Lakes Pocket and Chase hydrilla treatments in April
Friday, April 08, 2011
Media contact: Joy Hill, 352-258-3426
The Florida Fish and Wildlife Conservation
Commission (FWC) will treat lakes Pocket and Chase for invasive
hydrilla during April, weather permitting, and will monitor the
lakes for 90 days after treatment. These lakes are part of the
Butler Chain of Lakes.
The FWC's Invasive Plant Management Section will
post notification at the lakes' public boat ramps on the day of
treatment and will remove notification once the treatments have
been completed. Both lakes will be treated with herbicides commonly
used by the FWC for hydrilla control approved by the U.S.
Environmental Protection Agency (EPA) for use in lakes.
Lake Pocket and Lake Chase will be treated with the herbicides
Clipper™ and Reward™. Turf and ornamental vegetation could be
sensitive to this treatment, so the FWC recommends that lakefront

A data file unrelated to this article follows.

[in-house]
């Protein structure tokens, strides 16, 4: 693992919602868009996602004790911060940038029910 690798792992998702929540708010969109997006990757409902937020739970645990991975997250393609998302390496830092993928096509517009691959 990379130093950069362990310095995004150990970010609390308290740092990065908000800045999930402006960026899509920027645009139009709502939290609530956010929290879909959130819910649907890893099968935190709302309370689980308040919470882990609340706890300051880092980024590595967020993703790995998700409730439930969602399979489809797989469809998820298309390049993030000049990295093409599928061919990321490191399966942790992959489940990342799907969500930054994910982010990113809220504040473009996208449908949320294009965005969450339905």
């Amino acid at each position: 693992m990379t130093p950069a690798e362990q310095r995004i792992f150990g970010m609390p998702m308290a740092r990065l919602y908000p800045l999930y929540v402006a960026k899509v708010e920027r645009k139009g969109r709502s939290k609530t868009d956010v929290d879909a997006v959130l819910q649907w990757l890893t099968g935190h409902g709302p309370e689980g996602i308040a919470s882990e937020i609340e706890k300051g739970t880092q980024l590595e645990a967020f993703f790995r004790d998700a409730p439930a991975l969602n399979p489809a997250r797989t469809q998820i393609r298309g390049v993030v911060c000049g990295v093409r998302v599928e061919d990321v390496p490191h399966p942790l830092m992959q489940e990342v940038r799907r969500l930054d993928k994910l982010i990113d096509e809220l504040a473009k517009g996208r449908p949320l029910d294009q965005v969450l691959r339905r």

residents do not use the treated water for irrigation for five
days. There are no restrictions for fishing and swimming; however,
livestock and human consumption should not occur within five days
of the treatment.
Hydrilla is an exotic aquatic plant spread easily
by boats throughout the state's lakes and rivers. It clogs
waterways, making recreational activities difficult or impossible,
and it chokes out beneficial native plants. Managing and treating
it is necessary for the health of Florida's waters and to enable
continued recreational boating and other aquatic activities.
For questions about these treatments, contact
Alicia Knecht, FWC invasive plant management regional biologist, at